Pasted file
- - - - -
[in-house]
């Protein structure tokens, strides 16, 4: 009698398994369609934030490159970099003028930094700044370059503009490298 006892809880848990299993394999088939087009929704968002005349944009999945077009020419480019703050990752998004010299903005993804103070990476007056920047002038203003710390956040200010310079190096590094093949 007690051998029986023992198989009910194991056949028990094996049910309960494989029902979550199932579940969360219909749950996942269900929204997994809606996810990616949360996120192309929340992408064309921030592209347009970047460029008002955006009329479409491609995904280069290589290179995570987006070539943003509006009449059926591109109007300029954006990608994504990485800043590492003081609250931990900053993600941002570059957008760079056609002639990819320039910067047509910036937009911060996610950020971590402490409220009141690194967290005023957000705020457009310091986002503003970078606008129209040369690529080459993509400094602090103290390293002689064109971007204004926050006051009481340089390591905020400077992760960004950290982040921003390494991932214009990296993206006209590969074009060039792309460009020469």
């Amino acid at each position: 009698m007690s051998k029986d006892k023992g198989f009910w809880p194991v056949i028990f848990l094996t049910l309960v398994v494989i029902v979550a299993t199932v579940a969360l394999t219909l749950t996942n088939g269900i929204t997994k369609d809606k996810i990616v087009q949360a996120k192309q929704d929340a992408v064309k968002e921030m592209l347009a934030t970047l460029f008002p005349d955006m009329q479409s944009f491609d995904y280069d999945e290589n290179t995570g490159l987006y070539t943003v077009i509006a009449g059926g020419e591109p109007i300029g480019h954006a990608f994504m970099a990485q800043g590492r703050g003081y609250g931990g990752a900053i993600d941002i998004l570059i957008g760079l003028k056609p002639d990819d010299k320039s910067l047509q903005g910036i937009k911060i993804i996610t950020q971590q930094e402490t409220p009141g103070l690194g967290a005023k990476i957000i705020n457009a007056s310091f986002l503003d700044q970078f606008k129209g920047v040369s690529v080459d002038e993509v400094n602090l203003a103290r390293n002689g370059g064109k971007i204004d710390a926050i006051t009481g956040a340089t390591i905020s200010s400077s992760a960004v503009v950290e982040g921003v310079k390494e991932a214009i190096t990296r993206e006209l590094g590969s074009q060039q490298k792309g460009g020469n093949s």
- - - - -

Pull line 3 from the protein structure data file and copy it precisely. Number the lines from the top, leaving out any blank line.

């Amino acid at each position: 009698m007690s051998k029986d006892k023992g198989f009910w809880p194991v056949i028990f848990l094996t049910l309960v398994v494989i029902v979550a299993t199932v579940a969360l394999t219909l749950t996942n088939g269900i929204t997994k369609d809606k996810i990616v087009q949360a996120k192309q929704d929340a992408v064309k968002e921030m592209l347009a934030t970047l460029f008002p005349d955006m009329q479409s944009f491609d995904y280069d999945e290589n290179t995570g490159l987006y070539t943003v077009i509006a009449g059926g020419e591109p109007i300029g480019h954006a990608f994504m970099a990485q800043g590492r703050g003081y609250g931990g990752a900053i993600d941002i998004l570059i957008g760079l003028k056609p002639d990819d010299k320039s910067l047509q903005g910036i937009k911060i993804i996610t950020q971590q930094e402490t409220p009141g103070l690194g967290a005023k990476i957000i705020n457009a007056s310091f986002l503003d700044q970078f606008k129209g920047v040369s690529v080459d002038e993509v400094n602090l203003a103290r390293n002689g370059g064109k971007i204004d710390a926050i006051t009481g956040a340089t390591i905020s200010s400077s992760a960004v503009v950290e982040g921003v310079k390494e991932a214009i190096t990296r993206e006209l590094g590969s074009q060039q490298k792309g460009g020469n093949s």